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I'm trying to expand on Hilbert's paradox. The original version states that:

Suppose there is a hotel with a countable infinity of rooms (eg. $\mathbb N$), all of which are occupied.

  • It can accomodate a countably infinite number of new guests (say, $\mathbb N$).
  • It can also accomodate a countably infinite number of coaches with countably infinite guests ($\mathbb N \times\mathbb N$), and so on for every finite number of "layers".

Now, I'm trying to expand on this by imagining a hotel with an uncountable infinity of rooms: say, $\mathbb R$. I successfully managed to "fit" $\mathbb R$ and $\mathbb R^2$ many guests, and in general $\mathbb R^n$ many guests ($n\in\mathbb N$); however, I'm not sure that my process is correct, partly because of the counterintuitive implications (you can map a 3-dimensional space $\mathbb R^3$ to a 1-dimensional segment $[0, 1)$).
This is my reasoning.

Accomodating $\mathbb R$ guests

To accomodate $\mathbb R$ guests, we "map" them to a segment. Albeit I don't know the expression of such a map, I know that it can be done by the following geometrical reasoning:

Let $[0, +\infty)$ be "the first half of $\mathbb R$", so to speak. Draw it as a ray $r$, starting in A.
Draw a segment AB perpendicular to this ray.
Put a point O on the other side of the segment (if the ray is to the left, O is to the right), at the same height of B.
For each point $P\in r$, a segment PO exists. PO crosses AB in a point P'. P' is the projection of P on AB. Each point of $r$ is mapped to another point on the segment PO.
Repeat the above process for the other half of $\mathbb R$.
Take the two segments thus obtained, and put them together.

This segment is equivalent to, say, $(0, 1)$. Therefore, we can just move all positive real numbers by $1$, and then put the new guests in the freed space.

Accomodating $\mathbb R^2$ guests

This one is the one I'm the most unsure about.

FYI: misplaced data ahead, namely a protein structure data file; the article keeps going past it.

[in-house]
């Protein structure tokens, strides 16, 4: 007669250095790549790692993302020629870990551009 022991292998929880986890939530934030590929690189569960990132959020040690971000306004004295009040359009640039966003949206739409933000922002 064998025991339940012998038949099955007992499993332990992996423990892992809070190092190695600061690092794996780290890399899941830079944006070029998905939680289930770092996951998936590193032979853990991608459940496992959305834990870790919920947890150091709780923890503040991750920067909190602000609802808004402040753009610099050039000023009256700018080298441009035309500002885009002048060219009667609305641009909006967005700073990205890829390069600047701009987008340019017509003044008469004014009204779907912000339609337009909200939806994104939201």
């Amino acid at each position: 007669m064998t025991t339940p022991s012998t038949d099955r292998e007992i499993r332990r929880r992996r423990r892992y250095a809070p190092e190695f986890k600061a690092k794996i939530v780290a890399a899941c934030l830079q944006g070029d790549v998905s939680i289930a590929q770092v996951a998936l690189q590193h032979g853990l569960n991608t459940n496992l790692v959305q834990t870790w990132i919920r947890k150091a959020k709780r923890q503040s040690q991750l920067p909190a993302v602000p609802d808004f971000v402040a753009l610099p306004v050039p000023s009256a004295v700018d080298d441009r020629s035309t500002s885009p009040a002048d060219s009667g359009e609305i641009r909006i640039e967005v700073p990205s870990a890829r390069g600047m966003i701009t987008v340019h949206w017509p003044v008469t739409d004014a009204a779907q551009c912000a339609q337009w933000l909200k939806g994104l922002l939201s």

To accomodate $\mathbb R^2$ guests, we assign each of them a real, unique identifier (i.e. we map $\mathbb R^2$ to $\mathbb R$, if such a thing is possible); then, we treat them as if we had to accomodate $\mathbb R$ guests, following the proceeding above.

Suppose $\mathbb R$ coaches arrive, each with $\mathbb R$ guests.
Let $C$ be the coach number: $C = C_\infty\:...\:C_3\:C_2\:C_1,\:C_{-1}\:C_{-2}\:C_{-3}\:...\:C_{-\infty}$, where $C_n$ is the $n$-th digit, and $,$ is the decimal comma.
Let $O$ be the guest number: $O = O_\infty\:...\:O_3\:O_2\:O_1,\:O_{-1}\:O_{-2}\:O_{-3}\:...\:O_{-\infty}$.
We'll assign each guest a unique identifier number $I$: $I = C_\infty\:O_\infty\:...\:C_3\:O_3\:C_2\:O_2\:C_1\:O_1,\:C_{-1}\:O_{-1}\:C_{-2}\:O_{-2}\:C_{-3}\:O_{-3}\:...\:C_{-\infty}\:O_{-\infty}$

My question is: are the above reasonings correct? If yes, does it mean we can map each point of eg. a square to a segment?

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  • $\begingroup$ We have to exercise some care, since some numbers have $2$ decimal expansions. As it stands your "interleaving decimal expansions" argument is not quite right. It can be fixed, but that takes some work. $\endgroup$ Sep 26, 2014 at 18:42
  • $\begingroup$ @AndréNicolas: can you provide a specific example of such numbers? $\endgroup$ Sep 26, 2014 at 18:47
  • $\begingroup$ $1.230000\dots$ and $1.229999\dots$. That's the only type of example. $\endgroup$ Sep 26, 2014 at 18:48
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    $\begingroup$ Also, you have not really dealt with pairs that may involve a positive and a negative. But that can be first dealt with by mapping to $(0,1)$ in the case of $\mathbb{R}$, and the open square in the case of $\mathbb{R}^2$. $\endgroup$ Sep 26, 2014 at 18:51

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Yes, you can map each point of a square to a segment. $\mathbb R^n$ and $\mathbb R$ both have the same cardinality.

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